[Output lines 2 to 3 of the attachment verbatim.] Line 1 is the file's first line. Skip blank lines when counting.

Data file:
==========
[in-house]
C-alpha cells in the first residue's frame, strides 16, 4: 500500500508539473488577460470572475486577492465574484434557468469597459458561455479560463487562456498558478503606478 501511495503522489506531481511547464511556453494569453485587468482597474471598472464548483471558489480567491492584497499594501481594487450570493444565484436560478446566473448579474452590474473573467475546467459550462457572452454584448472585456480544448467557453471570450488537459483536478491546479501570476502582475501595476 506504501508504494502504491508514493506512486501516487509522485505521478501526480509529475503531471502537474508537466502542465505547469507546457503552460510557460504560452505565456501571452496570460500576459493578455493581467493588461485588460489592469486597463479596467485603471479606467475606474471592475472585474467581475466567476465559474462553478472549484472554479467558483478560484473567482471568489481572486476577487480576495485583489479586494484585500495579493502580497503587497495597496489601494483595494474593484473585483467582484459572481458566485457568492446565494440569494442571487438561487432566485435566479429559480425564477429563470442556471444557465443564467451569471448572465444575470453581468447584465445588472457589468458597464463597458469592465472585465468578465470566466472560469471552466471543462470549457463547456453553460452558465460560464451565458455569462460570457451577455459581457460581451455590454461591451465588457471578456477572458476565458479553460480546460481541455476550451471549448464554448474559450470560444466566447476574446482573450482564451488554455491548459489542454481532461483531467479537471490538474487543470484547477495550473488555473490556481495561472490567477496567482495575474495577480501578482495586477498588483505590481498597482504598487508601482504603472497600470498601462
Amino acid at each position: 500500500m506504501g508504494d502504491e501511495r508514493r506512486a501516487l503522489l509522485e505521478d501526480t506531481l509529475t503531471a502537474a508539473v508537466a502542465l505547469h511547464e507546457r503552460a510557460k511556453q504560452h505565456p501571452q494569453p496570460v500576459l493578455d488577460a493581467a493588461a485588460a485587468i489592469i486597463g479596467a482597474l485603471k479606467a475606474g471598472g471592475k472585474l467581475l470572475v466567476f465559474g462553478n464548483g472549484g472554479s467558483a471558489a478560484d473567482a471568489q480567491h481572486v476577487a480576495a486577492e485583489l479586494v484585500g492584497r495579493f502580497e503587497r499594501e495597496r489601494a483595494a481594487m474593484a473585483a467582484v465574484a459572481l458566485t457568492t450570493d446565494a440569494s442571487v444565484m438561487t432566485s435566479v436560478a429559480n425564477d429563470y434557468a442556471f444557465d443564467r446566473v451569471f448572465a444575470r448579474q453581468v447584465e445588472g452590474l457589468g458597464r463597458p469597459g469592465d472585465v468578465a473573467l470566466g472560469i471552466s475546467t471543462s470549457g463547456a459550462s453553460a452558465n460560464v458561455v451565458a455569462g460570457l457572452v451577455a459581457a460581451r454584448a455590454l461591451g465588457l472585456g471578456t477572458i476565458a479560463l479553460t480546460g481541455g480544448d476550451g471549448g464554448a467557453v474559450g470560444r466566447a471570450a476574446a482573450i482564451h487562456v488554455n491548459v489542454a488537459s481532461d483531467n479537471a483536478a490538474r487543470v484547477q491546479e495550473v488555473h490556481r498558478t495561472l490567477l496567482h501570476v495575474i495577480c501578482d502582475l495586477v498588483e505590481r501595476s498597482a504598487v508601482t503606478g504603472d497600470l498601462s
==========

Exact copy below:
C-alpha cells in the first residue's frame, strides 16, 4: 500500500508539473488577460470572475486577492465574484434557468469597459458561455479560463487562456498558478503606478 501511495503522489506531481511547464511556453494569453485587468482597474471598472464548483471558489480567491492584497499594501481594487450570493444565484436560478446566473448579474452590474473573467475546467459550462457572452454584448472585456480544448467557453471570450488537459483536478491546479501570476502582475501595476 506504501508504494502504491508514493506512486501516487509522485505521478501526480509529475503531471502537474508537466502542465505547469507546457503552460510557460504560452505565456501571452496570460500576459493578455493581467493588461485588460489592469486597463479596467485603471479606467475606474471592475472585474467581475466567476465559474462553478472549484472554479467558483478560484473567482471568489481572486476577487480576495485583489479586494484585500495579493502580497503587497495597496489601494483595494474593484473585483467582484459572481458566485457568492446565494440569494442571487438561487432566485435566479429559480425564477429563470442556471444557465443564467451569471448572465444575470453581468447584465445588472457589468458597464463597458469592465472585465468578465470566466472560469471552466471543462470549457463547456453553460452558465460560464451565458455569462460570457451577455459581457460581451455590454461591451465588457471578456477572458476565458479553460480546460481541455476550451471549448464554448474559450470560444466566447476574446482573450482564451488554455491548459489542454481532461483531467479537471490538474487543470484547477495550473488555473490556481495561472490567477496567482495575474495577480501578482495586477498588483505590481498597482504598487508601482504603472497600470498601462
Amino acid at each position: 500500500m506504501g508504494d502504491e501511495r508514493r506512486a501516487l503522489l509522485e505521478d501526480t506531481l509529475t503531471a502537474a508539473v508537466a502542465l505547469h511547464e507546457r503552460a510557460k511556453q504560452h505565456p501571452q494569453p496570460v500576459l493578455d488577460a493581467a493588461a485588460a485587468i489592469i486597463g479596467a482597474l485603471k479606467a475606474g471598472g471592475k472585474l467581475l470572475v466567476f465559474g462553478n464548483g472549484g472554479s467558483a471558489a478560484d473567482a471568489q480567491h481572486v476577487a480576495a486577492e485583489l479586494v484585500g492584497r495579493f502580497e503587497r499594501e495597496r489601494a483595494a481594487m474593484a473585483a467582484v465574484a459572481l458566485t457568492t450570493d446565494a440569494s442571487v444565484m438561487t432566485s435566479v436560478a429559480n425564477d429563470y434557468a442556471f444557465d443564467r446566473v451569471f448572465a444575470r448579474q453581468v447584465e445588472g452590474l457589468g458597464r463597458p469597459g469592465d472585465v468578465a473573467l470566466g472560469i471552466s475546467t471543462s470549457g463547456a459550462s453553460a452558465n460560464v458561455v451565458a455569462g460570457l457572452v451577455a459581457a460581451r454584448a455590454l461591451g465588457l472585456g471578456t477572458i476565458a479560463l479553460t480546460g481541455g480544448d476550451g471549448g464554448a467557453v474559450g470560444r466566447a471570450a476574446a482573450i482564451h487562456v488554455n491548459v489542454a488537459s481532461d483531467n479537471a483536478a490538474r487543470v484547477q491546479e495550473v488555473h490556481r498558478t495561472l490567477l496567482h501570476v495575474i495577480c501578482d502582475l495586477v498588483e505590481r501595476s498597482a504598487v508601482t503606478g504603472d497600470l498601462s